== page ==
My personal favorite from the new 52 DC relaunch, simply because it did its best to carry over stories from before Flashpoint. There is a reason the best selling DC books before the relaunch were the ones being the most innovative. But anyway, this issue worked not only as a brand new introduction to Bruce Wayne returning to Gotham as the one and only Batman, but this issue was jam packed with story. Whenever a splash page was used like the opening scene with Batman in Arkham, it was made up for in later pages with a more condensed panel structure such as the socialite speech which Greg Capullo didn't even break a sweat with. And the clever exposition tool of a Bat-computer contact lens lets everyone picking up the issue for the first time know who Bruce's allies are in a clean, simple manner. And what would a Batman issue be without Damian throwing out an insult at someone in the family? We were also given four extra pages for our three bucks, which was just a nice thing to see when you'd be lucky these days to get two extra pages of story for another dollar. It feels like a broken record at some point, but Snyder is easily the best writer in comics today.
When the first arc of the new Daredevil series ended, I expected the next issue to involve something dark happening simply because it's Daredevil. What would it be, Deuce the Devil Dog getting run over by a crazed Milla in Kingpin's Cadillac? Matt's mother being gunned down during Christmas service? But surprisingly, not only did these two things not happen, we got an issue that was essentially world building the new status quo for Matt Murdock, and I couldn't have been happier. From the way the new consultancy angle helps with the secret identity genie that (happily) won't go back into the bottle, to the exercise room where Matt and Foggy try to Hanz and Franz their way to a healthier life, it was all fun stuff. But what really sold me on the issue was the idea of Matt having a courier deliver a full set of new clothes to his next appointment across town while he swung over in his Daredevil attire. It's a nice moment, brilliantly illustrated by Marcos Martin, that has that great effect of sticking in your head whenever you think of original story points in comics. Those kinds of little moments are what make comics great.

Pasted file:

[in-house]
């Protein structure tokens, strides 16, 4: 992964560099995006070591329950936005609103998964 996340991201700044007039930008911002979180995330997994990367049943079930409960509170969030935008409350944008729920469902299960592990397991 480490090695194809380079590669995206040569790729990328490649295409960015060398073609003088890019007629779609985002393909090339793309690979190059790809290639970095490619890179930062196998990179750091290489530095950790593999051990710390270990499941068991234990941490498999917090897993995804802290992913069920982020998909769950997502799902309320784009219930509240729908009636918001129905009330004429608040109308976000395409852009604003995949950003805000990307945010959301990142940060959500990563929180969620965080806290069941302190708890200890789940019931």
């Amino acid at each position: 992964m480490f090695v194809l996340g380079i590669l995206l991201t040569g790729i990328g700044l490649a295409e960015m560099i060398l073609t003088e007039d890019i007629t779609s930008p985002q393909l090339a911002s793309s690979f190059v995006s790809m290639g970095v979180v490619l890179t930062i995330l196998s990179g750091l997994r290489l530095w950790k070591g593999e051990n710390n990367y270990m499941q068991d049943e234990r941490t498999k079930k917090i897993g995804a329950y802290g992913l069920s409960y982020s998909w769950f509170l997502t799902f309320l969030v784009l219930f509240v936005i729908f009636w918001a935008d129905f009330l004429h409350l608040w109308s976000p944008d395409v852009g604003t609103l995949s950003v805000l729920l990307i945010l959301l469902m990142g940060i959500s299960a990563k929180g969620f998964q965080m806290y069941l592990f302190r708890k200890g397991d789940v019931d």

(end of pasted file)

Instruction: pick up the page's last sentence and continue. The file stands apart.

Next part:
This might seem like an odd choice, as it was at the end of a series that might still be in question as to whether or not it carried over into the DCnU, but it's got everything going in its favor for best single issue of the year; a self contained story, a meaningful guest appearance by fellow caped crusader Squire, great humor, and an incredibly interesting story. Steph's called over to London by Batman, but before she can get ready for that job, it's up to Batgirl and Squire to stop Dickens-themed villain The Orphan from stealing The Greenwich Mean, which is literally the sword in the stone. To say this issue has fun with British history and literature would be an understatement. But on top of it all there is excellent banter between the two heroines, Perez has quite possibly never drawn a better looking issue and should be the regular artist on a book immediately, and it has the most important thing a comic can deliver: fun. You certainly get a full story for your money. The only downside to this issue is the sad realization that Stephanie isn't Batgirl anymore, in that sad moment of realization that comics need to stop looking behind and start look forward. This might actually be one of the best single issues I've read ever, definitely give it a shot.